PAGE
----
Like many of the special purpose acquisition companies or SPACs that came before it, Churchill Capital Corp IV (NYSE:CCIV), which will merge with Lucid Motors, has seen its fair share of ups and downs. At its peak earlier this year, CCIV stock was trading hands at over $58. But that was a blip as shares are now down below $24 at time of writing.
This brings up a conundrum: is CCIV stock a discount or a nasty Venus flytrap for bulls? On the pessimistic front, I understand the desire for caution. As InvestorPlace contributor Larry Ramer pointed out, the valuation for CCIV “remains extraordinarily and unjustifiably high,” even with shares coming down from their February highs. For the record, Ramer’s piece was published on March 25 as shares opened at $21.71.
No doubt, CCIV stock is an aspirational investment. But recently, Lucid Motors added some substance to its ambitions. Management offered a virtual look inside its massive manufacturing facility located in Arizona and it has many people buzzing about Lucid’s potential to take on electric vehicle stalwart Tesla (NASDAQ:TSLA).
Pursuing Different Path
As Barron’s pointed out, Lucid’s investment into its plant represents its operating philosophy. “Lucid is pursuing a slightly different path to market than some of its peers. It wants to be asset heavy, believing controlling manufacturing is critical for success in the auto business.”
Certainly, this entails risk. EV manufacturers Fisker (NYSE:FSR) and Canoo (NASDAQ:GOEV) are choosing to go the opposite direction with an asset-light approach. In my view, Fisker’s decision weighs heavily because the founder, Henrik Fisker, previously tried to develop his own automotive firm and failed.
Almost certainly, that first failure has given him some important business lessons. Fisker seems very comfortable in outsourcing his second attempt to Magna International (NYSE:MGA).
Still, it’s not quite an apples-to-apples comparison. And I don’t think the manufacturing process is the make-or-break component of Lucid Motors.
CCIV Stock Benefits From a Clear Economic Directive
I might get in trouble for saying this. In fact, I’m pretty sure I’m going to get an earful. But it’s possible that Tesla is (silently) driving down a road of misery as it attempts to build an EV for the masses. I just don’t see battery technology making this possible within the next few years.
Just look at the inventory of used Teslas listed under the company’s website. At time of writing, the cheapest EV I can find is above $40,000. That’s a perfect price for upper-middle-income households but it’s well out of the reach of average income earners. And this is where CCIV stock gets interesting.
You see, Lucid isn’t even bothering with the pretense of being an affordable EV maker. They’re going straight for the affluent user base — and when you’re dealing with a relatively new technology, this is the only viable user base.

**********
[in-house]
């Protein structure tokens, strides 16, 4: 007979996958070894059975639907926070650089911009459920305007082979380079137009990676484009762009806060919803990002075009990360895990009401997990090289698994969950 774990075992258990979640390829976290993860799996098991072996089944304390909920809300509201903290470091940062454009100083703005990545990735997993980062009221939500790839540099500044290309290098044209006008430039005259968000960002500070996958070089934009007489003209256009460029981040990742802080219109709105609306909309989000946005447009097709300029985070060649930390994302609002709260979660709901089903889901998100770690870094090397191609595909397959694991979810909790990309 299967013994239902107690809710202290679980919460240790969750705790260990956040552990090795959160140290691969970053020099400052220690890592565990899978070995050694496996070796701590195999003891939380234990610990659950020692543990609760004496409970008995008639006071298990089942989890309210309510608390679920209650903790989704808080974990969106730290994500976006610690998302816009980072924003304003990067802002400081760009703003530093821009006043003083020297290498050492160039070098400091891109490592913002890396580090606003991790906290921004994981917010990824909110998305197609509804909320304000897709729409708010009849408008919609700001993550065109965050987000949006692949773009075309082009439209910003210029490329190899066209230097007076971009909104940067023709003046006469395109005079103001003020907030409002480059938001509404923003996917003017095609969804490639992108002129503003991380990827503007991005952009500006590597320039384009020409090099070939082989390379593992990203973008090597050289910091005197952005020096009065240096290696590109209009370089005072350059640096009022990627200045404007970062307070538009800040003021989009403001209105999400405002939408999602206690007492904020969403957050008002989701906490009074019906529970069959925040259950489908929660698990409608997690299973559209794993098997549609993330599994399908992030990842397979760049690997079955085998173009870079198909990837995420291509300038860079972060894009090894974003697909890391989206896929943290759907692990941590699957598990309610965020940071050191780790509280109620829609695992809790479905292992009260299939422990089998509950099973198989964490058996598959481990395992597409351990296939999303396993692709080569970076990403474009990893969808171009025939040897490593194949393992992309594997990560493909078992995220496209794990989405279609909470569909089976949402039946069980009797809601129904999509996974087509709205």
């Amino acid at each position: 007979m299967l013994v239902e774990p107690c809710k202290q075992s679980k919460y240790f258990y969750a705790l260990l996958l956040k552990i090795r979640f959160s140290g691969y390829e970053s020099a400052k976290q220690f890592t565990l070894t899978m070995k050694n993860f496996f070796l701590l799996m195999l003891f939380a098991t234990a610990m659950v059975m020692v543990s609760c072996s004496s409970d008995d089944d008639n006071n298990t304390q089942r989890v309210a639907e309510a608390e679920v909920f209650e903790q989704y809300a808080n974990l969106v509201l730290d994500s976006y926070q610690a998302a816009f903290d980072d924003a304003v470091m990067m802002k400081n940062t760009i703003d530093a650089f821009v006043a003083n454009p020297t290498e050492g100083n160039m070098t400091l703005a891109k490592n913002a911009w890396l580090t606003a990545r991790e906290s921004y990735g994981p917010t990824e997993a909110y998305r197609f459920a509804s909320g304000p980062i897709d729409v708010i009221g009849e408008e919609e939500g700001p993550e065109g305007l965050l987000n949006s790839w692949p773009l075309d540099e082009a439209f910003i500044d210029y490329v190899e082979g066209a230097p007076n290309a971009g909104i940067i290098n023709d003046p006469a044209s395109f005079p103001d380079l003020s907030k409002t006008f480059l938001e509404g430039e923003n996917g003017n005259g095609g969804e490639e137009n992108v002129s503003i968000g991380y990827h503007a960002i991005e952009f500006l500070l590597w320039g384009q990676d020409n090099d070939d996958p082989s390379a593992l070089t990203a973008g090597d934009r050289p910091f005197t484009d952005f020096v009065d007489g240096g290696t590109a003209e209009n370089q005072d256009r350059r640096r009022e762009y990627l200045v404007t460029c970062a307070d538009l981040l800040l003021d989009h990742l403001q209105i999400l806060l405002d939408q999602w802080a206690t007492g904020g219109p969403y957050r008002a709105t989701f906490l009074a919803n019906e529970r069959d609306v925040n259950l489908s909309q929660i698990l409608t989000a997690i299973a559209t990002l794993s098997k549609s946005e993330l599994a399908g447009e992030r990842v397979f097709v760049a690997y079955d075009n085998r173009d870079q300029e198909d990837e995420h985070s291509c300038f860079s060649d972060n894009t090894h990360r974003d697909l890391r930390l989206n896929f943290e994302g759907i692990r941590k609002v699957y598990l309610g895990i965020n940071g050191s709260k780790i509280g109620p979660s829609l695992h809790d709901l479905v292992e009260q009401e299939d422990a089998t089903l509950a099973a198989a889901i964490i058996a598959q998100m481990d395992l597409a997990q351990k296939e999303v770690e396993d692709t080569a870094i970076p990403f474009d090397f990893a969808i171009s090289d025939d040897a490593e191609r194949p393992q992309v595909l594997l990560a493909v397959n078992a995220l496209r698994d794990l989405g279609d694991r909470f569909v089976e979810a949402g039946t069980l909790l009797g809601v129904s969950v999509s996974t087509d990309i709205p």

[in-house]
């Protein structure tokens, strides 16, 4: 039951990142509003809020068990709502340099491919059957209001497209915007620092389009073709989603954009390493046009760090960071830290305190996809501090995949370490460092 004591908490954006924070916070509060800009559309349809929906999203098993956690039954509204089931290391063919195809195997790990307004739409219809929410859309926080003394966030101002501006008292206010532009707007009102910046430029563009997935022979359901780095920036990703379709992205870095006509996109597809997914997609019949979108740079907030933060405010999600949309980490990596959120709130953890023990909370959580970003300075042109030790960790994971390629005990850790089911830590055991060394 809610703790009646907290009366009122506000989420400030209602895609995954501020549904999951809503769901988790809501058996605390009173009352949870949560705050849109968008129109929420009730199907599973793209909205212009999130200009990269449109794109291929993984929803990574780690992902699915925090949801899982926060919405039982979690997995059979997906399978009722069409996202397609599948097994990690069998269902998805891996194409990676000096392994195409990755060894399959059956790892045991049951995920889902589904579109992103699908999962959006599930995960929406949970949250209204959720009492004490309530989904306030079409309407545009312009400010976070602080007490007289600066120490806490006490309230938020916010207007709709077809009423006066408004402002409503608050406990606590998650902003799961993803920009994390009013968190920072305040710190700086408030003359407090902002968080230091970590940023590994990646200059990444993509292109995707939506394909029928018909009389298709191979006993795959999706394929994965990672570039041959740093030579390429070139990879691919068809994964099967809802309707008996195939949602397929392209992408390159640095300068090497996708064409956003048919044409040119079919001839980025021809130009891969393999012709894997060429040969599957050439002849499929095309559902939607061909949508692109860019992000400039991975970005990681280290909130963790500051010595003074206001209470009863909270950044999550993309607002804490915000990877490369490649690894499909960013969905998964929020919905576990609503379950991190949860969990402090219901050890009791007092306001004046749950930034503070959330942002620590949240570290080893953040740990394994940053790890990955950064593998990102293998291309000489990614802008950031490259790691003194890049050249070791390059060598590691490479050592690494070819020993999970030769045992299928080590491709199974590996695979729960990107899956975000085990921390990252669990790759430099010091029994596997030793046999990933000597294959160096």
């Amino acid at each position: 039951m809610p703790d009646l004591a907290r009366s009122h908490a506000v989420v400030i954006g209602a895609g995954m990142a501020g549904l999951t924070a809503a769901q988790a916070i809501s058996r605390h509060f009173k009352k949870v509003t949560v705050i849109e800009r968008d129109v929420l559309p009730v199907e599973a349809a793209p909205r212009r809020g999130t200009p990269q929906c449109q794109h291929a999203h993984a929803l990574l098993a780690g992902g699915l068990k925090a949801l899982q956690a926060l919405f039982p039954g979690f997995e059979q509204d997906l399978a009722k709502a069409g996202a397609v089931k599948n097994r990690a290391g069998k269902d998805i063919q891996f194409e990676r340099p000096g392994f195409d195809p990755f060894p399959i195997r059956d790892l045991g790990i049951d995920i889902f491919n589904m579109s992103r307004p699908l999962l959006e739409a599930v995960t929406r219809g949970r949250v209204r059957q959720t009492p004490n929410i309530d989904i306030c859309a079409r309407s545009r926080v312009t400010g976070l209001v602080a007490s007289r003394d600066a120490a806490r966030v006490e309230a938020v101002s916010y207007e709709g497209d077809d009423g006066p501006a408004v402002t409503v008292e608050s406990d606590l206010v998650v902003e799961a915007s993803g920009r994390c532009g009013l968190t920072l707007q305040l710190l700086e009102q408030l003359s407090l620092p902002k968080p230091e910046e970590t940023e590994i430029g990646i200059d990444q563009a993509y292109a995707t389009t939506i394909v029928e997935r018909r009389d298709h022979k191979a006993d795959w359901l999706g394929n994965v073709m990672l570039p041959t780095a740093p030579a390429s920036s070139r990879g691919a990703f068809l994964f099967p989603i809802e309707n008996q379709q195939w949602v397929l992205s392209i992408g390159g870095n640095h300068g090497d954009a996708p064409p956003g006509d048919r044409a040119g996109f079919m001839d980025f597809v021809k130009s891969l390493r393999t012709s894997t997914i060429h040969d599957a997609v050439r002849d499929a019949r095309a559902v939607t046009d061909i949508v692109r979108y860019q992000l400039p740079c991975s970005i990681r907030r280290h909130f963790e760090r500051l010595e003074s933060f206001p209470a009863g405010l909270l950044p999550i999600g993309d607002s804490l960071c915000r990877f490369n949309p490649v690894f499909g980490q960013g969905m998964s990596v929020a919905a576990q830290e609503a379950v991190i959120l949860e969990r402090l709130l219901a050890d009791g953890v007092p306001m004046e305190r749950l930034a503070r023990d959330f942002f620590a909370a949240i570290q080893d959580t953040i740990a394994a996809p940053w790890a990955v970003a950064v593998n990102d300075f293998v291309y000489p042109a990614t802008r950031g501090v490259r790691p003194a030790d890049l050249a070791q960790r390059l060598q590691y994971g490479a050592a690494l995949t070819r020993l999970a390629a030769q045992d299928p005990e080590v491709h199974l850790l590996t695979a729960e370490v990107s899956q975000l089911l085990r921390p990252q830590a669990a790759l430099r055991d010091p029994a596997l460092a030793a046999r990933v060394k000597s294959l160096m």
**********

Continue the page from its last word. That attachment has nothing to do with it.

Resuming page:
From its website, the lowest-price Lucid, the Air Pure, starts at just under $70,000. Assuming no money down and a five-year payment plan with zero interest and no taxes, you’re talking close to $1,200 monthly payments.
I’m sorry but most people are not going to be able to afford this.
Furthermore, the number of households in the upper-middle-class-income range — as in your typical Tesla Model 3 owner — may could decline in the years ahead. While people are celebrating the recent blowout March 2021 jobs report, the harsh reality is that the employment level is down about 5% from pre-pandemic highs.
Further, we have systemic deflation in the economy, not inflation. Think about it this way. During the lockdowns, big businesses enjoyed lower overhead costs, government relief funds, automated and/or cloud-based services while keeping wages flat. That’s deflationary because businesses enjoy the fruits of productivity without hiring people. And it’s no surprise, then, that according to the ADP report, big business was the smallest contributor to jobs.
This isn’t great for Tesla, but it might be a boon for CCIV stock. Remember, Lucid Motors caters not to upper-middle-income folks but straight up rich people.
The Right Aspirational Direction
Frankly, if I had a choice in the matter, I’d prefer Lucid to adopt the asset-light approach. I think it’s the most reasonable choice given the crazy economic environment we’re living in. Still, at the end, I’m most enthused about Lucid’s consumer strategy.
While many heralded Tesla’s decision to build the reasonably priced Model 3 (relatively speaking), the economy unfortunately is working against this decision. I’m telling you — look at the details of the labor market and metrics such as money velocity. We have systemic deflation that will probably worsen over time.
The point about deflation is that such monetary cycles definitely impact all shades of the middle-income bracket. But it doesn’t really affect the affluent because of their wealth insulation. In the years ahead, this is the only income segment that will consistently be able to afford EVs that have four wheels and don’t look like emasculated garbage.
Of course, CCIV stock is risky as heck — don’t get me wrong there. But in EV world, this is one of the more reasonable wagers, especially at this price.
On the date of publication, Josh Enomoto held a short position in TSLA and a long position in FSR stock.
A former senior business analyst for Sony Electronics, Josh Enomoto has helped broker major contracts with Fortune Global 500 companies. Over the past several years, he has delivered unique, critical insights for the investment markets, as well as various other industries including legal, construction management, and healthcare.